Mercedes leads the Formula 1 effort to fight COVID-19 as new breathing device is approved by NHS
The racing team is one of seven Formula 1 outfits working to manufacture vital medical equipment for hospitals
Mercedes Formula 1 engineers successfully begun production of a new breathing aid for use in hospitals just 100 hours after the first meeting. The Mercedes-AMG High Performance Powertrain – the racing team’s engineering division – worked in collaboration with mechanical engineers at University College London (UCL) to reverse-engineer a breathing device called the Continuous Positive Airway Pressure (CPAP), which has been used in China and Italy.
The CPAP is designed to keep COVID-19 patients out of intensive care and, according to UCL, has a 50% success rate, but hospitals in the UK face a severe shortage of the equipment. Engineers managed to produce the first successful device just 100 hours after an initial meeting on Wednesday 18 March, and have received approval from the Medicines and Healthcare products Regulatory Agency. A short clinical trial of 100 devices at UCL will precede a rapid roll out across the UK.
"The Formula 1 community has shown an impressive response to the call for support, coming together in the 'Project Pitlane' collective to support the national need at this time across a number of different projects," said Mercedes HPP chief Andy Cowell. “We have been proud to put our resources at the service of UCL to deliver the CPAP project to the highest standards and in the fastest possible timeframe."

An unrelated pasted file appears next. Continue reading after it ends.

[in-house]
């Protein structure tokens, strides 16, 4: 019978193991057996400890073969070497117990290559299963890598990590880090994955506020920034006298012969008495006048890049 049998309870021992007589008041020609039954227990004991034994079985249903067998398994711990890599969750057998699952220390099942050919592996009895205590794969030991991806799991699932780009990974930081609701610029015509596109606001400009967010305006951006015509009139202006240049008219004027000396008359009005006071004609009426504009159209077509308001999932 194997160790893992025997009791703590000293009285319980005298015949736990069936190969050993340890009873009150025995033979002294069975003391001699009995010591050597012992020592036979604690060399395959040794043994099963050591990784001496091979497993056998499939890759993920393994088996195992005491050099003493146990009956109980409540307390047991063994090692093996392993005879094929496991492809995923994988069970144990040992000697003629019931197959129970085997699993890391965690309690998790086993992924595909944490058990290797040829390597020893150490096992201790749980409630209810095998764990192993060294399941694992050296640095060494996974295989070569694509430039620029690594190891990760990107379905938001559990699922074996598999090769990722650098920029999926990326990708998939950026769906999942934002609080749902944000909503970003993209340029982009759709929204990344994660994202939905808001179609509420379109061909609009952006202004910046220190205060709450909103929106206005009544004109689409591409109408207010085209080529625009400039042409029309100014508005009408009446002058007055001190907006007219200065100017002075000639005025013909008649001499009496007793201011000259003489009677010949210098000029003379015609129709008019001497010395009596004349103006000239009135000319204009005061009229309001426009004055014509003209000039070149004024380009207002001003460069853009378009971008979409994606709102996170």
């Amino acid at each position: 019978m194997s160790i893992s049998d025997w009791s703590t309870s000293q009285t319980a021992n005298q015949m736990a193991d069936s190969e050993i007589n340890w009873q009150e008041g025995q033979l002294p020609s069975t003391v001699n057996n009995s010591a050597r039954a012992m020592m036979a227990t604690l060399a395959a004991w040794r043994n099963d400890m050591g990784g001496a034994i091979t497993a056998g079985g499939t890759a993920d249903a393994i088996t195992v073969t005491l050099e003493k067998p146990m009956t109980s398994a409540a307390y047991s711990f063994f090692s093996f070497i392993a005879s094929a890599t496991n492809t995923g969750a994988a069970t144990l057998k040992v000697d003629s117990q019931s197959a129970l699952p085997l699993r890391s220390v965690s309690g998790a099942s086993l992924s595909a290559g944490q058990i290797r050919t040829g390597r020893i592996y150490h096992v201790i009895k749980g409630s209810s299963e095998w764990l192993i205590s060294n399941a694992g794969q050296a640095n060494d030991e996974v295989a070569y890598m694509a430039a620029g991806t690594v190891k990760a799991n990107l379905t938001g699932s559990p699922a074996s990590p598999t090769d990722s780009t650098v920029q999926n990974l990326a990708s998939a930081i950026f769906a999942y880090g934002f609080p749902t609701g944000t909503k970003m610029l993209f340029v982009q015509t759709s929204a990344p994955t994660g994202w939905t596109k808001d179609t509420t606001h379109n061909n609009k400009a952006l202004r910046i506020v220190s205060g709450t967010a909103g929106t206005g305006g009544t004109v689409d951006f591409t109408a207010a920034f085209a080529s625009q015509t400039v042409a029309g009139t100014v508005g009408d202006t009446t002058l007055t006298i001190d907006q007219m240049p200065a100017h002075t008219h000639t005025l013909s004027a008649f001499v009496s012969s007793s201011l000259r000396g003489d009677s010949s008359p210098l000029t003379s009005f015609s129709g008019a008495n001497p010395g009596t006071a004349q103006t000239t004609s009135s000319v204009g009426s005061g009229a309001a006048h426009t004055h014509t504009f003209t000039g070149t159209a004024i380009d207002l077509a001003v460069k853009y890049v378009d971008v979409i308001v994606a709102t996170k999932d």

Professor Tim Baker of UCL Mechanical Engineering added: "Given the urgent need, we are thankful that we were able to reduce a process that could take years down to a matter of days.” >>
The CPAP project is just one part of Project Pitlane – a collective of seven UK-based Formula 1 teams that are working to assist the government in rapid production of medical equipment. Mercedes is joined by Red Bull, Racing Point, Haas, McLaren, Renault and Williams, as well as the teams’ technology arms.
"In each instance, Project Pitlane will pool the resources and capabilities of its member teams to greatest effect, focusing on the core skills of the F1 industry: rapid design, prototype manufacture, test and skilled assembly,” said an F1 statement. "F1's unique ability to rapidly respond to engineering and technological challenges allows the group to add value to the wider engineering industry's response.”
The British government has predicted hospitals will need 30,000 ventilators, but currently only has 8,000 in use with 8,000 on order from international suppliers.